Thursday, January 26, 2012

Gretchen Reinhagen!

How ‘bout them apples?!” 
-Gretchen Reinhagen's Grandmother!


Happy Thursday!

I hope you enjoyed my blog yesterday on the Persian Room. Of course, that is a bygone era. Last week I read an incredible review of Mark Nadler in the Huffington Post written by Mr. David Finkel. Mr. Finkel is not usually effusive in his reviews. He was, however, when writing about Mark Nadler. He wrote that in a different era that Mark would be a star. It, unfortunately, is the times. It seems odd to me that the type of entertainment that I enjoy is not get the airtime on television or the media coverage that it deserves.It's no secret that there is much that I do not like about the current state of Cabaret in New York I think the bar keeps getting lowered and lowered. There are many factors that are contributing to this. However, once in a while, someone comes along that raises the bar every time they walk out on stage. 

The subject of today's blog happens to be one of those people. The first time I saw her on stage I knew I was watching someone that needed our attention. When she did her tribute to Kaye Ballard, she won the hearts of everyone who caught the show. As a matter of fact, she went on to win a perfect trifecta in the Cabaret world: a bistro award, a Mac Award, and a New York Nightlife Award. I've loved getting to know Gretchen over the past five years. I hope that you enjoy getting to know her. Today, through my blog… even if you think you know her! 
And my hope is that everyone who reads this blog will go and see her upcoming shows! Tell her I sent you! Now, how 'bout them apples?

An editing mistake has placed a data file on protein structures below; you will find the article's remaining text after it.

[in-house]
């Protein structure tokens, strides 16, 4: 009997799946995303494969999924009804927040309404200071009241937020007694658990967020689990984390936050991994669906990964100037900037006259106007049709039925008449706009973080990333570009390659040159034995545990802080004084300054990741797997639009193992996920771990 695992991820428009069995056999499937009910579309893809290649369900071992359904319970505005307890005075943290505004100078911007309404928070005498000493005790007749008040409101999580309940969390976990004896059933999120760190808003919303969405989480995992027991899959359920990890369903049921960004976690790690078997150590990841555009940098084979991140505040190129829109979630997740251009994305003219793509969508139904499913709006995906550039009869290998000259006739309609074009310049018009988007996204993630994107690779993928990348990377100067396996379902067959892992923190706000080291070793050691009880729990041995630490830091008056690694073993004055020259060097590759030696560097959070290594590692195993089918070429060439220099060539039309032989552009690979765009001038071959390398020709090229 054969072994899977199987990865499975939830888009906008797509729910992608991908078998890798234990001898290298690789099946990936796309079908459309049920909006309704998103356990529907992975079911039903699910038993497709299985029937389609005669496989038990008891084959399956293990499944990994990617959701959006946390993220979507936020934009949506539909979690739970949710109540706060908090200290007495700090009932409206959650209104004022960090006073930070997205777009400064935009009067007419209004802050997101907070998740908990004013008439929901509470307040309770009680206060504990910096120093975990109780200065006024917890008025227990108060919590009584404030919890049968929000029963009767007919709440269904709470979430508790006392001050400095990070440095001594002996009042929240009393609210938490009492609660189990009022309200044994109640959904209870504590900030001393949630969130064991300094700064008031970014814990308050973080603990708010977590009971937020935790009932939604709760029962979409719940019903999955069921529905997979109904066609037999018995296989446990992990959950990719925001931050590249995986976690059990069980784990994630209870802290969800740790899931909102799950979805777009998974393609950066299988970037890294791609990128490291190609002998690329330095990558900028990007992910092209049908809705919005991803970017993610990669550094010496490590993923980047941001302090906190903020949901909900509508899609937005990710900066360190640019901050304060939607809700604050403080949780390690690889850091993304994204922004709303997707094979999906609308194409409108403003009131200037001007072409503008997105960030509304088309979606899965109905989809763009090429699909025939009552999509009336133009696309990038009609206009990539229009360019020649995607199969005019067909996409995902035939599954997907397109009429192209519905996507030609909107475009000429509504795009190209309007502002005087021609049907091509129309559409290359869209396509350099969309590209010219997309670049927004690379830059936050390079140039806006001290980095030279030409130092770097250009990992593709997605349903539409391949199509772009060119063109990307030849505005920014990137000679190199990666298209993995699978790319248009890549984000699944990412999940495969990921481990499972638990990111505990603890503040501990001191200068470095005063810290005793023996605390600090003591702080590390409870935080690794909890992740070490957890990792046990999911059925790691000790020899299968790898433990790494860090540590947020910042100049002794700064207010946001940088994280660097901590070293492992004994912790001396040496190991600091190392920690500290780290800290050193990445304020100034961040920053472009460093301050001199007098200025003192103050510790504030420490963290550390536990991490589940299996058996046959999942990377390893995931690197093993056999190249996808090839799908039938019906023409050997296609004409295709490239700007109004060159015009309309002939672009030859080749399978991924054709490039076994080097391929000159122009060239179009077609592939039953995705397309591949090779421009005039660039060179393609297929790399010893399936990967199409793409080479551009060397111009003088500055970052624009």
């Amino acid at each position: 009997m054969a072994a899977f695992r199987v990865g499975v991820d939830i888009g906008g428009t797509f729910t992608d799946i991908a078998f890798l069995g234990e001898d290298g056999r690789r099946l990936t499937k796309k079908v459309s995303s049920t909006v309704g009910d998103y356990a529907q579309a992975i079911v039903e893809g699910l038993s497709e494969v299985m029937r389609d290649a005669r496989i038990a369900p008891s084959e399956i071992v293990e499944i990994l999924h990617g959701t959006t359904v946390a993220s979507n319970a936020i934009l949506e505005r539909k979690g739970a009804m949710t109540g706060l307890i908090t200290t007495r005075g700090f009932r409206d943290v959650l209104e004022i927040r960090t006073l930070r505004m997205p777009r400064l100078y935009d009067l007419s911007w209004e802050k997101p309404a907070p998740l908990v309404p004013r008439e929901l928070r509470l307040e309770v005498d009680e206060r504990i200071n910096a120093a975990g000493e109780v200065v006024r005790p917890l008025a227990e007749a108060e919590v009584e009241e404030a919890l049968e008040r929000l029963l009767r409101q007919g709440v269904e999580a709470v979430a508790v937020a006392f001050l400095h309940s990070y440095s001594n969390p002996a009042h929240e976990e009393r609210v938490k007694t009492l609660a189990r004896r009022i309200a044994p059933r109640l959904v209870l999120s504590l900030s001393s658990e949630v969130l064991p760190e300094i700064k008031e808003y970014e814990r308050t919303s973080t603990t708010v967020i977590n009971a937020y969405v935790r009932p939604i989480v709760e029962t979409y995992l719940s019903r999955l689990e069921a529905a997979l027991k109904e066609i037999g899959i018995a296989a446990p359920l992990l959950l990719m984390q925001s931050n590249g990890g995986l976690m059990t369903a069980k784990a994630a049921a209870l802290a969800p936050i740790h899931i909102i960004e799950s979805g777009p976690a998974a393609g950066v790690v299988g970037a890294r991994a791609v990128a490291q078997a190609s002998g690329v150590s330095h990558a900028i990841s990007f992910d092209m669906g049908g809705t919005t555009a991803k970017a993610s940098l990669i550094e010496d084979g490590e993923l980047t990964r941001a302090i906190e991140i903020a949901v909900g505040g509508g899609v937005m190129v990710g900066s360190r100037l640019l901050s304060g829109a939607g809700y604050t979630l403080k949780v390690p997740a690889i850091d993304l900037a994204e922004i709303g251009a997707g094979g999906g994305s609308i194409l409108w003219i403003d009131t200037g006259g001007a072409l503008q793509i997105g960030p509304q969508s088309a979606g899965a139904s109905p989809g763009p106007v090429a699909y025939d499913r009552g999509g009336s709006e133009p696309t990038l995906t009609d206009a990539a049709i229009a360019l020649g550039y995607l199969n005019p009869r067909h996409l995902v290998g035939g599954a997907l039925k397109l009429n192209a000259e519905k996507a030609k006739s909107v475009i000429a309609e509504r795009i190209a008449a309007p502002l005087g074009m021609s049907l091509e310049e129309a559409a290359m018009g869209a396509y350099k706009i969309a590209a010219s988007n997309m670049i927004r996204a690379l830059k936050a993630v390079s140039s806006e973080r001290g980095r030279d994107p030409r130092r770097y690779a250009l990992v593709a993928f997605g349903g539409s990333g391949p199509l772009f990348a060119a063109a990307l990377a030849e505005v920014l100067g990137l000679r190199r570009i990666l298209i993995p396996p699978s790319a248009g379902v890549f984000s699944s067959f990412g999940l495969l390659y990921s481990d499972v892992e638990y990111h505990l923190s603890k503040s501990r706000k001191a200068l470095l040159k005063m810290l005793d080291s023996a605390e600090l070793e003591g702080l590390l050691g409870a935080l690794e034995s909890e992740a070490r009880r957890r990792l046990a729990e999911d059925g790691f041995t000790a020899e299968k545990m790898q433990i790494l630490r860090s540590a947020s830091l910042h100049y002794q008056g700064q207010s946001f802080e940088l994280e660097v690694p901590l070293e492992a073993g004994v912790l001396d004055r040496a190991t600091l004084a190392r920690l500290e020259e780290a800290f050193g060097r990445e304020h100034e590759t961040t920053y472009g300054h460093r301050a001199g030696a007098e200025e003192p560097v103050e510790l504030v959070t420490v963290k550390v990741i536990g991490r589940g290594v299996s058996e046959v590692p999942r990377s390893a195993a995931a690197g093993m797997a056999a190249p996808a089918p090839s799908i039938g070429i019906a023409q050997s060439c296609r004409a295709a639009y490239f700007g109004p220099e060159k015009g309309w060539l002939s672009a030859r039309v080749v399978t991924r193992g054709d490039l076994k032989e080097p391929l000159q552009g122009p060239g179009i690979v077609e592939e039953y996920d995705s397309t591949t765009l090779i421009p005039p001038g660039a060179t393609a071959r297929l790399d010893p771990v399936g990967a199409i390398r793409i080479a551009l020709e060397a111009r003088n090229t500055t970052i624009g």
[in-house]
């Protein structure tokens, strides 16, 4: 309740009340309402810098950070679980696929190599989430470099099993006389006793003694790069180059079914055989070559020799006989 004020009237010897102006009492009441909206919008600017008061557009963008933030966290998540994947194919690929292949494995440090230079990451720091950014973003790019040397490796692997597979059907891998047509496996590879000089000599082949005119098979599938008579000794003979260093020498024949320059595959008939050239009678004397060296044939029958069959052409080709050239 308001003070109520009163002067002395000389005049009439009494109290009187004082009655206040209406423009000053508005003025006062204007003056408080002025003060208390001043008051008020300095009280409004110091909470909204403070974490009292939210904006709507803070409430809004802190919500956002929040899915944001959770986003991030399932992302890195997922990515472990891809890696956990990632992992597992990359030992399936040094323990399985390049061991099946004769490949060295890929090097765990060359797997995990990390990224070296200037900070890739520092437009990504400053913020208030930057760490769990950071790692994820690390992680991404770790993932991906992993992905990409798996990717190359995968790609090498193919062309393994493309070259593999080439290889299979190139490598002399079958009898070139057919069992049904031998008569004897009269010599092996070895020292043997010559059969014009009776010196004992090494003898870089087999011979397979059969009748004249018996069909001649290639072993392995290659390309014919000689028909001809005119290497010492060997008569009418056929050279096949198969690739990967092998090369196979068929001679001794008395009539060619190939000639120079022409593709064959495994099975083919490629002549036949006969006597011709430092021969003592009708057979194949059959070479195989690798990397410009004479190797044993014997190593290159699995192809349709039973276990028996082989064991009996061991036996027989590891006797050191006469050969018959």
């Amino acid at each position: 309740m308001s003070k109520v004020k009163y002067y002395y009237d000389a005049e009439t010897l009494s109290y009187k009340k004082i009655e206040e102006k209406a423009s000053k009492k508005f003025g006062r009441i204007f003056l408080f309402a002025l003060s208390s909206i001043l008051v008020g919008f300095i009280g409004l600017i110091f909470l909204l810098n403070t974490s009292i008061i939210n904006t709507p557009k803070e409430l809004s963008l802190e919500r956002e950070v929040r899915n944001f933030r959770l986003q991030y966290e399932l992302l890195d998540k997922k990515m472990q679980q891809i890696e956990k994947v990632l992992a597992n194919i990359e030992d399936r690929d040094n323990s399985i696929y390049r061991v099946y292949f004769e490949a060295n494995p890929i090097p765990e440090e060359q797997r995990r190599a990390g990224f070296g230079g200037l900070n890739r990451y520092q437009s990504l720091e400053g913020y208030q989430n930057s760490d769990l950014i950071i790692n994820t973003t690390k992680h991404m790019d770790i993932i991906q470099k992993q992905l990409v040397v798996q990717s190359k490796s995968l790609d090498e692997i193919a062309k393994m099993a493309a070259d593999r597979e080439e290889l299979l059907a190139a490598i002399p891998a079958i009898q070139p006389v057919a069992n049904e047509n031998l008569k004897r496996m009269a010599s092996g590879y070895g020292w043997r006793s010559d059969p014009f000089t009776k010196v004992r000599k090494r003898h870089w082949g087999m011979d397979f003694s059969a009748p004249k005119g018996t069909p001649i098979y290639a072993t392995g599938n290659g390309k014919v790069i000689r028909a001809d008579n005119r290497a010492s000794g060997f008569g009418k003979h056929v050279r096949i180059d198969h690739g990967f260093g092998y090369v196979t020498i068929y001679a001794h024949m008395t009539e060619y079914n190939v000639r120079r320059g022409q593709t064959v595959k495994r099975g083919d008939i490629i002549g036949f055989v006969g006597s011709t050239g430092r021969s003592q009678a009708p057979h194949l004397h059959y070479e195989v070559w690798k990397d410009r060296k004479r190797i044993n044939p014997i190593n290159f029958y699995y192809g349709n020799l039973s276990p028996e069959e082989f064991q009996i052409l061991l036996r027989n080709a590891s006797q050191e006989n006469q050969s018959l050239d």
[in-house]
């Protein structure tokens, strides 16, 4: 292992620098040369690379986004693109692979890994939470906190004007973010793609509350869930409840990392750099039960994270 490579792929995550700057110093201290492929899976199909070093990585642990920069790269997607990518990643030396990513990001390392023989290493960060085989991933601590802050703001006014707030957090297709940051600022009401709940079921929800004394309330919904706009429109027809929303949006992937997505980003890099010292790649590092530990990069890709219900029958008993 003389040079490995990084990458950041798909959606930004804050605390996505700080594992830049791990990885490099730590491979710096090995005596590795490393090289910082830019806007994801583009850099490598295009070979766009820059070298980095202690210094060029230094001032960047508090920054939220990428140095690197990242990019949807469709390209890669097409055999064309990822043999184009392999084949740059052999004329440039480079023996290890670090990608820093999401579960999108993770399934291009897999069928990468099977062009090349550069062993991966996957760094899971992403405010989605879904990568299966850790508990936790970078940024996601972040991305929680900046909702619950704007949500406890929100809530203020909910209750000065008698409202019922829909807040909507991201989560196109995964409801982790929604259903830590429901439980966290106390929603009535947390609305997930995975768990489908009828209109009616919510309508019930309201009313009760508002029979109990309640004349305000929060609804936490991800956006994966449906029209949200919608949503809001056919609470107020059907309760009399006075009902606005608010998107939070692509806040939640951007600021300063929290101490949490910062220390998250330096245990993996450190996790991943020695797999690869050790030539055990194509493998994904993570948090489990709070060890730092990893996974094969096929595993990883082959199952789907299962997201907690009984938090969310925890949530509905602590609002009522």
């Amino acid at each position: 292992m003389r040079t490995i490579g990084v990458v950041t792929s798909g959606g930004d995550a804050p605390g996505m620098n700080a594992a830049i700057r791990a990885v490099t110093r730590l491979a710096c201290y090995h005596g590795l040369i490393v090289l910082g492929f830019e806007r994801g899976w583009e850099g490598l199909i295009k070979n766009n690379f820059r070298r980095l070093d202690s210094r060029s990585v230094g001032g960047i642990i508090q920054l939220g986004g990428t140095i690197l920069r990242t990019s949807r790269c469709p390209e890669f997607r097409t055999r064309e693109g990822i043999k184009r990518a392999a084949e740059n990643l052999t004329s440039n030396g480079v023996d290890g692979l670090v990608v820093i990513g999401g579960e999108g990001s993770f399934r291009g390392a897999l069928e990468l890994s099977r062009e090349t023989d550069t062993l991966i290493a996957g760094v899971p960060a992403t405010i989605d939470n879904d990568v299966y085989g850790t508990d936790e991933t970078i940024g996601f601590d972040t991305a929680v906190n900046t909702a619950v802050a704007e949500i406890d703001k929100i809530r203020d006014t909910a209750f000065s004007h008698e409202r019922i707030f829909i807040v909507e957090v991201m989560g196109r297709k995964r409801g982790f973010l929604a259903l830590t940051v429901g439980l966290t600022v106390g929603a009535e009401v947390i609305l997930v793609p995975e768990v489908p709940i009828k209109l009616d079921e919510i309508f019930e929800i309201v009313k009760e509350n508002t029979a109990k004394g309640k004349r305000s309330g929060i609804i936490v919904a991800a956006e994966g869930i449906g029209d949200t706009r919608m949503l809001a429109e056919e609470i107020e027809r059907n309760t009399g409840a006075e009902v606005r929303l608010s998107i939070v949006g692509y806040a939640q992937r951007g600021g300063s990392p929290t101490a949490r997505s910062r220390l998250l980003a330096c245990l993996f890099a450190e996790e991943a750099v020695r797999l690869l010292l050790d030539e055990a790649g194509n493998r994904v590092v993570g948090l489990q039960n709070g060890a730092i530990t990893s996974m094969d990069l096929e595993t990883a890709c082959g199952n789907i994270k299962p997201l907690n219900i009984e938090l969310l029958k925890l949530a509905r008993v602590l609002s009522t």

“How ‘bout them apples?!” …is Gretchen's favorite saying.  It seems to be a philosophy of sorts! It’s something her Grandmother has always said and she has always loved it.  There’s something upbeat and light about it, and while she says she can’t profess to always being upbeat or light, she at least loves the possibility of it.  This is a tough world we artistic types live in – she likes the idea that once in a while we have to just laugh at it.

 

What was the first live show you remember seeing (elaborate on that)
 I don’t remember specifically.  More than likely it was hearing my dad’s band.  He played a lot of clubs when I was very young.  Not many clubs let toddlers in! However, one of the clubs had an annual holiday party for the staff and their families.  I always got to go to those, and my dad’s band was the entertainment.  When I was 5, I informed my dad that I would like to sing with the band at the party.  I sang Karen Carpenter’s “Sing” and a rockin’ rendition of “Rudolph the Red-Nosed Reindeer.”


Where was this?
 A club in Falmouth, MA called “The Farm”.  Since I grew up on a farm, this all made perfect sense to me! 

Were you exposed to the arts growing up?